We replaced and insulated our tar and gravel roof in Lucas Valley this year and then installed solar panels this February. We interviewed several foam roofing companies that do work up here (at least at that time, Randy at Durafoam wasn't doing roofs this far north) and were very nervous about that choice.
We finally chose to use rigid foam/plywood insulation with a bitumen roof provided by a great roofer here in San Rafael and we have been very happy. Our house is a dual A-frame style and for financial reasons we chose to do half the job last spring and were so happy we went into debt to have the same roofer (who we liked a lot) do the rest of it this winter. The insulation (which I believe comes in 4x8 sheets of insulation topped with plywood) was installed under a modified bitumen-type membrane, on the flat part, and under asphalt shingles, on the A-frame over our living room. It was remarkable, last summer, to walk between the comfortable insulated half and the boiling hot uninsulated half. We've been much more comfortable this winter also. On the roof, we used to have big ponds and now we have none, partly because we asked them to put a gentle slope in the flat roof (which is not visible). On the first half, we did get some very small ponding areas and these were fixed very nicely by the roofer.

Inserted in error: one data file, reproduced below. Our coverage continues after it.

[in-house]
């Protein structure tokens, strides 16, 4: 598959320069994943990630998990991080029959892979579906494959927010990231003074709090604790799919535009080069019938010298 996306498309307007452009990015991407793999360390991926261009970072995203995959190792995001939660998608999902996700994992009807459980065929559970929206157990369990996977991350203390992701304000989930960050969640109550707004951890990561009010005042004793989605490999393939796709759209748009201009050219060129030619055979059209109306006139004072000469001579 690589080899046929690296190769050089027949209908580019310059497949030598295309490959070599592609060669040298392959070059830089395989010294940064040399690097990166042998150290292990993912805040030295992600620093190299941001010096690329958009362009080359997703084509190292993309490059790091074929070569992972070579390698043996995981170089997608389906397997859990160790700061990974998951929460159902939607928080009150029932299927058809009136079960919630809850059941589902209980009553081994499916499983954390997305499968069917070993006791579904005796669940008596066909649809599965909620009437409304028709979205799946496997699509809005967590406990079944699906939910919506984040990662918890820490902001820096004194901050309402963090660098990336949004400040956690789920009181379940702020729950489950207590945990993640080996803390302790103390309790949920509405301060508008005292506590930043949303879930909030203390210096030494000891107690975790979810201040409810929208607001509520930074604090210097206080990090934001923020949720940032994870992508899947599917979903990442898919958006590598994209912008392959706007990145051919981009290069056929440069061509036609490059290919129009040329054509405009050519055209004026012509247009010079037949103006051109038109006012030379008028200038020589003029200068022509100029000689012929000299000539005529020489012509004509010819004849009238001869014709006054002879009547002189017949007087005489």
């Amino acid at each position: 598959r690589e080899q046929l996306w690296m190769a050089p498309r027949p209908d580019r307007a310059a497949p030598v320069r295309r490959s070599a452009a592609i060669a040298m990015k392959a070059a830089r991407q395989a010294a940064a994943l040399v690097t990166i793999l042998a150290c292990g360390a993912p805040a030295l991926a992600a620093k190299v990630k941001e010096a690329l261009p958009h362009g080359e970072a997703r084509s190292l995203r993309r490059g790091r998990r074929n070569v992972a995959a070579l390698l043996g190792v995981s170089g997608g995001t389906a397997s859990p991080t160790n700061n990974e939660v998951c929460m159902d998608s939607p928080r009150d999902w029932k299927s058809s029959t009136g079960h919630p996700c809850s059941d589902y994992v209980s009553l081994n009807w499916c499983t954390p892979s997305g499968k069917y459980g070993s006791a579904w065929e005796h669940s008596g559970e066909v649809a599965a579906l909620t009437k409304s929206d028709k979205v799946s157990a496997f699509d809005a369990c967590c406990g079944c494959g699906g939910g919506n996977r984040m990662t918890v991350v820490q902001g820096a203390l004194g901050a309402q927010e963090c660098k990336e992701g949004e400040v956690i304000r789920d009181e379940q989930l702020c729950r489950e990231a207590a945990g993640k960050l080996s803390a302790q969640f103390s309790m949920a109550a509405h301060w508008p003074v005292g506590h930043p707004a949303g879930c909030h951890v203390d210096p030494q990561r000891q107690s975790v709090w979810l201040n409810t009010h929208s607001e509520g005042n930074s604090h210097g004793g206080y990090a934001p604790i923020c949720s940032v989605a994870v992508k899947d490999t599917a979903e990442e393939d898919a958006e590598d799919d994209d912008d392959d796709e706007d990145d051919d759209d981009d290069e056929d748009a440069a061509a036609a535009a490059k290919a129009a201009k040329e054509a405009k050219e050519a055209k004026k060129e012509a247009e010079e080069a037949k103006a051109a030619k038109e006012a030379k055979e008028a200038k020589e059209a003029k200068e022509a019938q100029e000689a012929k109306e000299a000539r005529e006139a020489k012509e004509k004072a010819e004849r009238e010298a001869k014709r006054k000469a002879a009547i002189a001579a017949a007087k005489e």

We later decided to install a small photovoltaic system on the flat part of the roof and discovered this worked really well with the bitumen/rigid foam roofing. Our roofer was consulted about this and he assured us that having the workers walk on the roof while they installed it would not be any problem.
We did have the option of having the roofer set in the supports for the solar panels while re-roofing. Instead, we chose to use a racking system designed for flat roofs that doesn't require any fastening through the roof - it uses a small amount of ballast and it is supposed to withstand winds to 110 mph. It also means if we want to move the panels someday, removing them will not be a cosmetic problem.
We'd be happy to answer any questions about this and we do recommend that Eichler owners in Marin county check out this type of roof when thinking about insulating.
The ballasted solar framework sounds like a great idea. The usual plan to put many, many supports through a roof should give any intelligent person some worry.
I'm glad everything worked out well for you.
We will be replacing our T&G roof this spring and are considering the type of roof you had installed. Would love to hear how the roof is performing several years later and the name of the contractor that you liked so well.
H, Can you give me the name of your rigid foam roofer in san rafael that you used? We wish to add solar later as well to our terra linda flat roof eichler, but not have any additional punctures during our re-roof this coming spring, we have some small leaks starting on our 15 yr tar and gravel roof... fingers crossed til spring.
thanks for any additional commernts about the roofing that you chose, is it still holding well, etc.